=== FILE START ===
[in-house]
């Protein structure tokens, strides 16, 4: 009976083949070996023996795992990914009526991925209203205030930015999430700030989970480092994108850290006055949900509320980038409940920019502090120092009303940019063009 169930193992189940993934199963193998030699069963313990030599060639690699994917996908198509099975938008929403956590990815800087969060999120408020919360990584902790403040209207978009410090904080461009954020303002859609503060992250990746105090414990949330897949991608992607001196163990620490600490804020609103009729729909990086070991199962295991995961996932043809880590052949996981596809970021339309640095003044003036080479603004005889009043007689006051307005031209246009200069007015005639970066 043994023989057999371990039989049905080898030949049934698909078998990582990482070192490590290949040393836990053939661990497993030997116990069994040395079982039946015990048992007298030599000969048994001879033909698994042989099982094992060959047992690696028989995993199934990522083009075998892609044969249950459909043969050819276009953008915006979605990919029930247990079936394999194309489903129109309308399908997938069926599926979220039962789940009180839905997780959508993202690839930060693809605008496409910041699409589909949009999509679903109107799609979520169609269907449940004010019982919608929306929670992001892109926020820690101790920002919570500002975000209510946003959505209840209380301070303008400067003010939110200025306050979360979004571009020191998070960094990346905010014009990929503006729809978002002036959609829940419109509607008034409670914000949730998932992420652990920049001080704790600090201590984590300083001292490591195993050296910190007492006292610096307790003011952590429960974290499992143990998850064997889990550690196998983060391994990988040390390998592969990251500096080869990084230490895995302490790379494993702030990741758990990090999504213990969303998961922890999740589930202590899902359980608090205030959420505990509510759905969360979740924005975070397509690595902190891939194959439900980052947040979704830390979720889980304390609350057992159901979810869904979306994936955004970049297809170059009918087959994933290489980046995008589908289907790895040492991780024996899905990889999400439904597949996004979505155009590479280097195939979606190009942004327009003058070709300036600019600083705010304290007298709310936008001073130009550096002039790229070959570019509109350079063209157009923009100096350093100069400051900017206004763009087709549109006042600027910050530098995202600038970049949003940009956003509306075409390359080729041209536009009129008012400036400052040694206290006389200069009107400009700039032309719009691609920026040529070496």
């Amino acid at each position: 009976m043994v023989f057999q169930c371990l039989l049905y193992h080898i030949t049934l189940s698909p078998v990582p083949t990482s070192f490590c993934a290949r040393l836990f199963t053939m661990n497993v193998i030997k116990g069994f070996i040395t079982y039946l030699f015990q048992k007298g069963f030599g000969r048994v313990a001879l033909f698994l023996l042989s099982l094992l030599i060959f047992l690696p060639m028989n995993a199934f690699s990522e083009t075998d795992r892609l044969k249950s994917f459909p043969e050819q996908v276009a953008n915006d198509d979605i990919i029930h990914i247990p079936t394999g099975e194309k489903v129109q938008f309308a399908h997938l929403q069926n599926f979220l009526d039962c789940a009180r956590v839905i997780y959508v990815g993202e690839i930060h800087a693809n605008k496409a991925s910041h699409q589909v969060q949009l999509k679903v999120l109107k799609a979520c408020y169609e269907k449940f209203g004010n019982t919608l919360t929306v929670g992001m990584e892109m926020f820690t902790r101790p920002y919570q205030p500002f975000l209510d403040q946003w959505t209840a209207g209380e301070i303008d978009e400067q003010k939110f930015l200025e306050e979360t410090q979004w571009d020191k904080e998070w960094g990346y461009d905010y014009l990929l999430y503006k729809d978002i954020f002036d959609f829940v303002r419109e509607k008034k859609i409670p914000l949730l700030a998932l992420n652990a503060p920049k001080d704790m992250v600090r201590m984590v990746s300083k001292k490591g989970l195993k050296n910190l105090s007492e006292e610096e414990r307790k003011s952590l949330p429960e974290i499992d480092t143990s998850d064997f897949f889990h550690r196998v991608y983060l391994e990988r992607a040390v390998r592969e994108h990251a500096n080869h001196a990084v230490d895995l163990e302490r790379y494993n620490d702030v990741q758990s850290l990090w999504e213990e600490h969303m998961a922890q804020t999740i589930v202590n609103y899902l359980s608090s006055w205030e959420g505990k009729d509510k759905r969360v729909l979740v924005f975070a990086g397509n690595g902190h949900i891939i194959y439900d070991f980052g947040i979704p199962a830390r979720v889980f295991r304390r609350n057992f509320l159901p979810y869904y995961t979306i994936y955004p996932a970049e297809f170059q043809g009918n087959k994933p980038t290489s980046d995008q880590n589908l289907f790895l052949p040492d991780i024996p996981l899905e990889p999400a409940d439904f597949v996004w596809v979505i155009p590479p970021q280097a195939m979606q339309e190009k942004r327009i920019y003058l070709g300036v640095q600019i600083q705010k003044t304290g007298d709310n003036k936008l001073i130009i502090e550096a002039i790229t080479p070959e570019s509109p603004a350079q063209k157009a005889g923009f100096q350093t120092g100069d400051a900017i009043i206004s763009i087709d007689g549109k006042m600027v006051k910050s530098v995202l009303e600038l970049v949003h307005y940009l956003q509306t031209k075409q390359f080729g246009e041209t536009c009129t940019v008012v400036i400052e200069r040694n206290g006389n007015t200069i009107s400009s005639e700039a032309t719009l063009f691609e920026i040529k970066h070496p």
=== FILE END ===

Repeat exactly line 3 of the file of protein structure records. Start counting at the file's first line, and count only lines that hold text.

């Amino acid at each position: 009976m043994v023989f057999q169930c371990l039989l049905y193992h080898i030949t049934l189940s698909p078998v990582p083949t990482s070192f490590c993934a290949r040393l836990f199963t053939m661990n497993v193998i030997k116990g069994f070996i040395t079982y039946l030699f015990q048992k007298g069963f030599g000969r048994v313990a001879l033909f698994l023996l042989s099982l094992l030599i060959f047992l690696p060639m028989n995993a199934f690699s990522e083009t075998d795992r892609l044969k249950s994917f459909p043969e050819q996908v276009a953008n915006d198509d979605i990919i029930h990914i247990p079936t394999g099975e194309k489903v129109q938008f309308a399908h997938l929403q069926n599926f979220l009526d039962c789940a009180r956590v839905i997780y959508v990815g993202e690839i930060h800087a693809n605008k496409a991925s910041h699409q589909v969060q949009l999509k679903v999120l109107k799609a979520c408020y169609e269907k449940f209203g004010n019982t919608l919360t929306v929670g992001m990584e892109m926020f820690t902790r101790p920002y919570q205030p500002f975000l209510d403040q946003w959505t209840a209207g209380e301070i303008d978009e400067q003010k939110f930015l200025e306050e979360t410090q979004w571009d020191k904080e998070w960094g990346y461009d905010y014009l990929l999430y503006k729809d978002i954020f002036d959609f829940v303002r419109e509607k008034k859609i409670p914000l949730l700030a998932l992420n652990a503060p920049k001080d704790m992250v600090r201590m984590v990746s300083k001292k490591g989970l195993k050296n910190l105090s007492e006292e610096e414990r307790k003011s952590l949330p429960e974290i499992d480092t143990s998850d064997f897949f889990h550690r196998v991608y983060l391994e990988r992607a040390v390998r592969e994108h990251a500096n080869h001196a990084v230490d895995l163990e302490r790379y494993n620490d702030v990741q758990s850290l990090w999504e213990e600490h969303m998961a922890q804020t999740i589930v202590n609103y899902l359980s608090s006055w205030e959420g505990k009729d509510k759905r969360v729909l979740v924005f975070a990086g397509n690595g902190h949900i891939i194959y439900d070991f980052g947040i979704p199962a830390r979720v889980f295991r304390r609350n057992f509320l159901p979810y869904y995961t979306i994936y955004p996932a970049e297809f170059q043809g009918n087959k994933p980038t290489s980046d995008q880590n589908l289907f790895l052949p040492d991780i024996p996981l899905e990889p999400a409940d439904f597949v996004w596809v979505i155009p590479p970021q280097a195939m979606q339309e190009k942004r327009i920019y003058l070709g300036v640095q600019i600083q705010k003044t304290g007298d709310n003036k936008l001073i130009i502090e550096a002039i790229t080479p070959e570019s509109p603004a350079q063209k157009a005889g923009f100096q350093t120092g100069d400051a900017i009043i206004s763009i087709d007689g549109k006042m600027v006051k910050s530098v995202l009303e600038l970049v949003h307005y940009l956003q509306t031209k075409q390359f080729g246009e041209t536009c009129t940019v008012v400036i400052e200069r040694n206290g006389n007015t200069i009107s400009s005639e700039a032309t719009l063009f691609e920026i040529k970066h070496p």